It’s great to read apple company  Rockit’s latest media release touting remarkable 33% growth in bin volume over the past year, with a 45% increase in turnover and permanent staff growth of 29%. 

All on the back of 75 million apples picked. This represents real economic value, as opposed to house price appreciation. Without question, Rockit deserves a ‘well done’!

But what remains hard to swallow is Rockit’s projection that it will pack and ship four times that many apples annually by 2025 – over 300 million apples.

One has to weigh this in the context of formidable labour shortages in the orchard business … and indeed through agribusiness. Will Rockit succeed only by taking a big bite out of its apple competitors’ workforce? 

Consider the report this week that Hawke’s Bay has moved up two places in the ASB’s latest Regional Economic Scoreboard, now making #10 on the list.

I’m not a banker, but I do keep my ear to the ground and I suspect the worst is still to come for the many businesses in Hawke’s Bay dependent on:

  1. Efficient supply chains – both to receive goods from overseas (from shiny new cars to machine parts, food ingredients and visitors) and to export in a timely manner the agricultural products we grow and process.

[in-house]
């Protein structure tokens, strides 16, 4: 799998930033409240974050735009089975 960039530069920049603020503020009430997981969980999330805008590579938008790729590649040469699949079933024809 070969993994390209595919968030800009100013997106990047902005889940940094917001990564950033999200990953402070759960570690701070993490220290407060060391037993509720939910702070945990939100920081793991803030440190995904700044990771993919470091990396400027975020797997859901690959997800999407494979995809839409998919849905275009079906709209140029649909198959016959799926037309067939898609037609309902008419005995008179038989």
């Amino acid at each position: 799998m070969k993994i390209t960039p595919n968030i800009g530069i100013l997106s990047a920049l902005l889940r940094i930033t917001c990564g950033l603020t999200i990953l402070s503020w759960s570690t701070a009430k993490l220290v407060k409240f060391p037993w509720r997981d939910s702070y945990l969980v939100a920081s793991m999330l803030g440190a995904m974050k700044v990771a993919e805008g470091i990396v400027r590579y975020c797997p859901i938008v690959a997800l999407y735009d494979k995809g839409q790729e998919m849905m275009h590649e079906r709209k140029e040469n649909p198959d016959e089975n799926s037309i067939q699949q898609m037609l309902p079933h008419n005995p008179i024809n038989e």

2. Suitable labour across key sectors – everyone growing food faces serious shortages at all levels, but also engineering and skilled tech workers, hospitality staff, construction trades, truckies, doctors and nurses. You name it, we lack it.

What business in Hawke’s Bay is not feeling one or both of these pinchpoints?

We’re accustomed by now to see estimates of the lost economic value of, for example, 25% of the apple crop going unharvested. What we don’t see is the cumulative effect on the region’s total economic productivity of ‘foregone’ labour that simply isn’t available to be employed.

Clearly someone is doing well in Hawke’s Bay these pre-Christmas days, if the impossibility of parking in Havelock North or Napier CBD during shopping hours is any indication.

But what lies ahead? Rotten apples?

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3 Comments

  1. It is a worrying prospect will we see head hunting of already settled staff the pickers have to come from somewhere will it become a bidding war? Perhaps we need to tempt the grannies out of retirement!

  2. That Rockit Bus is spectacular – what a great photo! So fortunate to have them right here in Hawke’s Bay. A clever company. We are all having to think and operate more quickly and lightly. No going back!!

  3. automation seems to be part of the horticultural answer. a lot of the new orchards are auto-ready set-ups. but the bottom line to change the current imported darkies in the fields white folks in the office model is to increase pay rates and conditions.

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